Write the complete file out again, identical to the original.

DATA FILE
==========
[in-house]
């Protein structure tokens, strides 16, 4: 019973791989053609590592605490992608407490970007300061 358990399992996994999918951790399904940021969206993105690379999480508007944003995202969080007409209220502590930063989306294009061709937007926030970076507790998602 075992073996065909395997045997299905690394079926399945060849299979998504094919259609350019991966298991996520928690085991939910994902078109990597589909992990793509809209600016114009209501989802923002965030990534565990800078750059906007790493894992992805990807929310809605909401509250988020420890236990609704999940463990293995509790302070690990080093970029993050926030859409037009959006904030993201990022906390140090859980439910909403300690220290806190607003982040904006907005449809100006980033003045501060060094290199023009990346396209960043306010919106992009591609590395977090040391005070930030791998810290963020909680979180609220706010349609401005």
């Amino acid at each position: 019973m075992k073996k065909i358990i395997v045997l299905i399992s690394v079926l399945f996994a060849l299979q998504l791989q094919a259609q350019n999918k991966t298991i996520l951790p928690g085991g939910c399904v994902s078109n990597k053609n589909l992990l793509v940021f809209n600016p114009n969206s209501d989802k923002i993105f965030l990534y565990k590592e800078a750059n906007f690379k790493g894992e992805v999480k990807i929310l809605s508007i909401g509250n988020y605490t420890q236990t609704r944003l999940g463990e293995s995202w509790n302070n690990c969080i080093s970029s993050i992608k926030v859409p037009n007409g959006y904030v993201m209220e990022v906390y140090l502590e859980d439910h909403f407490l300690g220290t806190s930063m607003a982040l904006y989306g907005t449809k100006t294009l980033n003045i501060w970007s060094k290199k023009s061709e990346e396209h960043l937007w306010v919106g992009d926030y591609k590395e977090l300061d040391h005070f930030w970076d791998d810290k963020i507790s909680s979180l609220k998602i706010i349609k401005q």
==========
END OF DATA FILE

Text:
[in-house]
């Protein structure tokens, strides 16, 4: 019973791989053609590592605490992608407490970007300061 358990399992996994999918951790399904940021969206993105690379999480508007944003995202969080007409209220502590930063989306294009061709937007926030970076507790998602 075992073996065909395997045997299905690394079926399945060849299979998504094919259609350019991966298991996520928690085991939910994902078109990597589909992990793509809209600016114009209501989802923002965030990534565990800078750059906007790493894992992805990807929310809605909401509250988020420890236990609704999940463990293995509790302070690990080093970029993050926030859409037009959006904030993201990022906390140090859980439910909403300690220290806190607003982040904006907005449809100006980033003045501060060094290199023009990346396209960043306010919106992009591609590395977090040391005070930030791998810290963020909680979180609220706010349609401005």
């Amino acid at each position: 019973m075992k073996k065909i358990i395997v045997l299905i399992s690394v079926l399945f996994a060849l299979q998504l791989q094919a259609q350019n999918k991966t298991i996520l951790p928690g085991g939910c399904v994902s078109n990597k053609n589909l992990l793509v940021f809209n600016p114009n969206s209501d989802k923002i993105f965030l990534y565990k590592e800078a750059n906007f690379k790493g894992e992805v999480k990807i929310l809605s508007i909401g509250n988020y605490t420890q236990t609704r944003l999940g463990e293995s995202w509790n302070n690990c969080i080093s970029s993050i992608k926030v859409p037009n007409g959006y904030v993201m209220e990022v906390y140090l502590e859980d439910h909403f407490l300690g220290t806190s930063m607003a982040l904006y989306g907005t449809k100006t294009l980033n003045i501060w970007s060094k290199k023009s061709e990346e396209h960043l937007w306010v919106g992009d926030y591609k590395e977090l300061d040391h005070f930030w970076d791998d810290k963020i507790s909680s979180l609220k998602i706010i349609k401005q």